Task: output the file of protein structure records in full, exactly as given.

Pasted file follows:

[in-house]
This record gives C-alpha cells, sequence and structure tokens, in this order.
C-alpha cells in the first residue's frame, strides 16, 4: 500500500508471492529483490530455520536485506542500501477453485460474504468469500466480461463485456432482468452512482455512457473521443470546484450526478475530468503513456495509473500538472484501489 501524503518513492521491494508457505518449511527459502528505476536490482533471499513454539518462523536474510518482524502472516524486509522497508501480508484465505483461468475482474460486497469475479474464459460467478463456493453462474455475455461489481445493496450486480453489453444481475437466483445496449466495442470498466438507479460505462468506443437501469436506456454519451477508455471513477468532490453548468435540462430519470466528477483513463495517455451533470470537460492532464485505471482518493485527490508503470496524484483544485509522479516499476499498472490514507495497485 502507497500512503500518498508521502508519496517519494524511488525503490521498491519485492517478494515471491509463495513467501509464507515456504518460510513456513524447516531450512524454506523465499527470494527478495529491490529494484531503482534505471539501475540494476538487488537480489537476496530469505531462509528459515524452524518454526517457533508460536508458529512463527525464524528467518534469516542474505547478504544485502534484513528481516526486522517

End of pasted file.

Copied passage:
[in-house]
This record gives C-alpha cells, sequence and structure tokens, in this order.
C-alpha cells in the first residue's frame, strides 16, 4: 500500500508471492529483490530455520536485506542500501477453485460474504468469500466480461463485456432482468452512482455512457473521443470546484450526478475530468503513456495509473500538472484501489 501524503518513492521491494508457505518449511527459502528505476536490482533471499513454539518462523536474510518482524502472516524486509522497508501480508484465505483461468475482474460486497469475479474464459460467478463456493453462474455475455461489481445493496450486480453489453444481475437466483445496449466495442470498466438507479460505462468506443437501469436506456454519451477508455471513477468532490453548468435540462430519470466528477483513463495517455451533470470537460492532464485505471482518493485527490508503470496524484483544485509522479516499476499498472490514507495497485 502507497500512503500518498508521502508519496517519494524511488525503490521498491519485492517478494515471491509463495513467501509464507515456504518460510513456513524447516531450512524454506523465499527470494527478495529491490529494484531503482534505471539501475540494476538487488537480489537476496530469505531462509528459515524452524518454526517457533508460536508458529512463527525464524528467518534469516542474505547478504544485502534484513528481516526486522517